Succession plans are vital for the future of family farms
David Brown, deputy president, UFU.
Ulster Farmers’ Union (UFU) is encouraging farm families to discuss the future of their farm business and to put a succession plan in place. The statement comes following the release of new research by The University of Exeter in collaboration with NFU Mutual, highlighting that fewer than one in seven farmers in Northern Ireland expect to fully retire.
Only 13.6% of NI farmers expect to fully retire meaning they are less likely to have discussed retirement plans with their family. In comparison with their English and Scottish counterparts, NI farmers are also less likely to have a will.
“Discussing the future of a farm business and inheritance, can be an extremely emotional time for farmers and their family,” said David Brown, deputy president, UFU. “Farming is seen as a way of life and not a nine to five job. The majority of farmers have continued to dedicate their time to their land and/or animals maintaining ownership long after traditional retirement age, making it even harder to step aside.
“I urge farmers to take into account that in order to ensure that their farm business which they have invested blood, sweat and tears into, can continue to thrive and flourish, a succession plan is essential. Ideally the discussion should be had with family long before retirement age as none of us know what lies around the corner, but if this has not yet been done there is no time like the present.”
The future of the agriculture industry lies in the hands of the next generation. The UFU says it is vital that they are involved in succession plan discussions and understand their role moving forward.
John McCallister, officer of the Land Mobility scheme in NI, said: “The Land Mobility programme can play a vital role in providing options for older farmers. It can help identify a possible successor and assist in the transition. Those options might well range from full retirement to stepping back in a gradual way.
“It is very important that our farm families talk about, plan and manage succession and any support I can provide, I am happy to do that. It is important to remember that the key part is who manages the farm business, not always focusing on who owns the land.”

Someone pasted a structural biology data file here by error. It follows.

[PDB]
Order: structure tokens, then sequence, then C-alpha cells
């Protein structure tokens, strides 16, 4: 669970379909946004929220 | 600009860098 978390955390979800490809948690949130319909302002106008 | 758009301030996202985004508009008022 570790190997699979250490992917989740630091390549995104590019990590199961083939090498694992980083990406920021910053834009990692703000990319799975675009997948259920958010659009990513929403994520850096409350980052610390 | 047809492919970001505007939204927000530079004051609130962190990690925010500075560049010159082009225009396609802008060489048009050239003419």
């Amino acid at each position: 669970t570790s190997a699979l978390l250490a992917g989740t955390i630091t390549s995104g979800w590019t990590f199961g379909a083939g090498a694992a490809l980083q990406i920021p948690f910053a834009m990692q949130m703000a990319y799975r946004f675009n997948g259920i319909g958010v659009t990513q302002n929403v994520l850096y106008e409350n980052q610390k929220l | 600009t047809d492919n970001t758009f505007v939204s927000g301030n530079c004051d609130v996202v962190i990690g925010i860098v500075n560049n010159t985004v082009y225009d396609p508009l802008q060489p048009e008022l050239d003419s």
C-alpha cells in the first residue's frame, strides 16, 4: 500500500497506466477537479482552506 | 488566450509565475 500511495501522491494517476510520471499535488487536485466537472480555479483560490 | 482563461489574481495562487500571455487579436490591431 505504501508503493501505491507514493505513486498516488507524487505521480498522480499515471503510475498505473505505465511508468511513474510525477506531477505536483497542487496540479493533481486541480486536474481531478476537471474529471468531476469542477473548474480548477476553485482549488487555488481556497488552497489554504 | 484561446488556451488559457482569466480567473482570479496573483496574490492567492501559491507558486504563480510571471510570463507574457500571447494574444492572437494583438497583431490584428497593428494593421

Martin Malone, regional manager at NFU Mutual, said: “Handing over the farm doesn’t have to mean giving away the ownership of all the assets on day one. It can be helpful to think about the management of the business and ownership of the farm as separate issues, allowing you to hand over more of the day-to-day management of the business while retaining the ownership of the assets to a later date.
“One option favoured by many farming families is to set up a partnership which can give the younger generation a stake in the business. According to our research, this is an option Northern Irish farmers utilise more than their counterparts in England and Scotland.
“If you are planning to hand on assets during your lifetime, one of the taxes you need to be aware of is Capital Gains Tax (CGT). A lot of people don’t realise that you can pay CGT when you make a gift. There are some tax breaks available to help you defer the tax, so getting the right advice is vital.”
Farmers can access NFU’s guide by visiting the following link: https://www.nfumutual.co.uk/farming/farm-handover/. Local charity Rural support can also provide assistance in regards to retirement and succession planning, https://www.ruralsupport.org.uk/